SILCS — SITE-IDENTIFICATION BY LIGAND COMPETITIVE SATURATION
Our proprietary CADD software technology, SILCS, is a computational functional group mapping technique that provides a detailed view of the entire protein surface and any particular cavities that might be available for drug design.
SILCS gives chemists an intuitive way of interacting with and
visualizing this information.
Site Identification by Ligand Competitive Saturation (SILCS) offers rigorous free energy evaluation of functional group affinity pattern for the entire 3D space in and around a protein. The SILCS method yields functional group free energy maps, or FragMaps, which are precomputed and rapidly used in a variety of ways to facilitate ligand design. FragMaps are generated by molecular dynamics (MD) simulations that include protein flexibility and explicit solvent/solute representation, thus providing an accurate, detailed, and comprehensive collection of information that can be used qualitatively in database screening, fragment-based drug design and lead optimization.
By generating FragMaps using various small solutes representing different functional groups including benzene, propane, methanol, imidazole, formamide, acetaldehyde, methylammonium, acetate, and water, it is possible to map the functional group affinity pattern of a protein. FragMaps encompass the entire protein such that all FragMap types are in all regions. Thus, information on the affinity of all the different types of functional groups is available in and around the full 3D space of the protein or other target molecule.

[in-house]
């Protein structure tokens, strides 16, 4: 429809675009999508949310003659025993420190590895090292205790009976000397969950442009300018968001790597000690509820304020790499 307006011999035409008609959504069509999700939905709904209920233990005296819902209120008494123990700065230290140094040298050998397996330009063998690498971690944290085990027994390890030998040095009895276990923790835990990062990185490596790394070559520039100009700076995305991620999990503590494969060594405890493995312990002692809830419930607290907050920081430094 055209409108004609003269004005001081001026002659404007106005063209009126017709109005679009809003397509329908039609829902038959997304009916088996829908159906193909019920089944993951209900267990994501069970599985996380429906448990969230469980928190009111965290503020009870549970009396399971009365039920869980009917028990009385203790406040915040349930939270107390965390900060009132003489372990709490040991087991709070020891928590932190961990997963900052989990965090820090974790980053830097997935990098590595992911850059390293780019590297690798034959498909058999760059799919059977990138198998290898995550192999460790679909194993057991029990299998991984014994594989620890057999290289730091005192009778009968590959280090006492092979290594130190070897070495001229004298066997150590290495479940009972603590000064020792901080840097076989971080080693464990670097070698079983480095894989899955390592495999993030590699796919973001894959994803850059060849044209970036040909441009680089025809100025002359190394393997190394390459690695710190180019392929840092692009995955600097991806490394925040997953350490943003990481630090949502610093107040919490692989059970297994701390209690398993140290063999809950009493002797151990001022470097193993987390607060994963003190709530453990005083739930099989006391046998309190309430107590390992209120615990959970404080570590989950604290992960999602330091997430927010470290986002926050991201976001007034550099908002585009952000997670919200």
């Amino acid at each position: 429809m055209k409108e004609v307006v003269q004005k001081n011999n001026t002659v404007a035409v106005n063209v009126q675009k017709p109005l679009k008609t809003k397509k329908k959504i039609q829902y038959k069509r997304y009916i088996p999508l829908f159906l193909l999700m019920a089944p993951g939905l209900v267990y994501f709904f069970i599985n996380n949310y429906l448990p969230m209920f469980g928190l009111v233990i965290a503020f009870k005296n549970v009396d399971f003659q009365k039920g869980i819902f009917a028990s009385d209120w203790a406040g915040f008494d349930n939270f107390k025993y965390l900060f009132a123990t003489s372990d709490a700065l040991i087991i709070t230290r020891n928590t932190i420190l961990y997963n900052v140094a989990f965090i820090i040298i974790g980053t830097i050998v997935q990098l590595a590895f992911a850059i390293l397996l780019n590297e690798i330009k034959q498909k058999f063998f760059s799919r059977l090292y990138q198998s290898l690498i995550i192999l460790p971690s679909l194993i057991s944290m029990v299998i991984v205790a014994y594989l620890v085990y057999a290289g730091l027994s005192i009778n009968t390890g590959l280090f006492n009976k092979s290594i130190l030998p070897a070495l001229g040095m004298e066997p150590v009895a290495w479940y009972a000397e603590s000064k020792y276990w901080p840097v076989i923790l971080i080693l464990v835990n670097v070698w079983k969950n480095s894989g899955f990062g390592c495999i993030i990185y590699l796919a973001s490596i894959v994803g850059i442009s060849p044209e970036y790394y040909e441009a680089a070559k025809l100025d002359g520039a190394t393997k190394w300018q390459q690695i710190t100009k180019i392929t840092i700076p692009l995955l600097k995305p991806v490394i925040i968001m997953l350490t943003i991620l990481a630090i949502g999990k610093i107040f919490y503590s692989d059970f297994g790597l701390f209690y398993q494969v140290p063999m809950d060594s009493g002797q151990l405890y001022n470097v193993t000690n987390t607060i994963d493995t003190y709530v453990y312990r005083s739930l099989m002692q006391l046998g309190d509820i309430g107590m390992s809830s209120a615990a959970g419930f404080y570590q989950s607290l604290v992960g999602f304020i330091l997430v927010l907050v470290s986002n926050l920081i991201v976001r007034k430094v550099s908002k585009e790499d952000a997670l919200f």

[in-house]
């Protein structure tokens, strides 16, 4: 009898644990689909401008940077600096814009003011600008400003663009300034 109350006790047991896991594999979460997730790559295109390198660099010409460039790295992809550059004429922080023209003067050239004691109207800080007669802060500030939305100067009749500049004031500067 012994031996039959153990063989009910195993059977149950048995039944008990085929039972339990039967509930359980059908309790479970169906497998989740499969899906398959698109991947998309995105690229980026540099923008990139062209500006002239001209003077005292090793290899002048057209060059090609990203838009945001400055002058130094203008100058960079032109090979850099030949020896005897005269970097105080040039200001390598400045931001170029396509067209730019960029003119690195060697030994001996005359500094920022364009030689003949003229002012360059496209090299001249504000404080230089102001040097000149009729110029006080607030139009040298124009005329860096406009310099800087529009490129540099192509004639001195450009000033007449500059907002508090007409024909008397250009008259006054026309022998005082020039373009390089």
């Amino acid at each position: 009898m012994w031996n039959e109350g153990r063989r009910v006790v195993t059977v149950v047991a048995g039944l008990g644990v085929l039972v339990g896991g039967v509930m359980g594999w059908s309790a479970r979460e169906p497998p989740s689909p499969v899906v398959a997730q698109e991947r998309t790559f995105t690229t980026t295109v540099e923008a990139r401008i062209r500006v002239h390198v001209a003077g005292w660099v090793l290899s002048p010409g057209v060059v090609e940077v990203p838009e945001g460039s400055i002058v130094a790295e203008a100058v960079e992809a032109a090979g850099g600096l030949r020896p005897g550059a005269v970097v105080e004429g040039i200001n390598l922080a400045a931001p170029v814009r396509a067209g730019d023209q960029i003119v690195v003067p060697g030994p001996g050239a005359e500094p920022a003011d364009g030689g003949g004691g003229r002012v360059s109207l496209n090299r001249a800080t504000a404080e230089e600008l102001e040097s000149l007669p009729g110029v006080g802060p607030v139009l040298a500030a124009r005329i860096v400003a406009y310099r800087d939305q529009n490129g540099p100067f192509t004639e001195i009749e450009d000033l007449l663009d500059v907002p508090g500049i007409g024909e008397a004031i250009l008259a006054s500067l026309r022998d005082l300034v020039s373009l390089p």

FragMaps may be used in a qualitative fashion to facilitate ligand design by allowing the medicinal chemist to readily visualize regions where the ligand can be modified or functional groups added to improve affinity and specificity. As the FragMaps include protein flexibility, they indicate regions of the target protein that can “open” thereby identifying regions under the protein surface accessible for ligand binding. In addition to FragMaps, an “exclusion map” is generated based on regions of the system that are not sampled by water or probe molecules during the MD simulations. The exclusion map represents a strictly inaccessible surface.
Many proteins contain binding sites that are partially or totally inaccessible to the surrounding solvent environment that may require partial unfolding of the protein for ligand binding to occur. SILCS sampling of such deep or inaccessible pockets is facilitated by the use of a Grand Canonical Monte Carlo (GCMC) sampling technique in conjunction with MD simulations. Thus, the SILCS technology is especially well suited for ligand design pockets targeting the deep and inaccessible binding sites found in GPCRs, nuclear receptors and so on.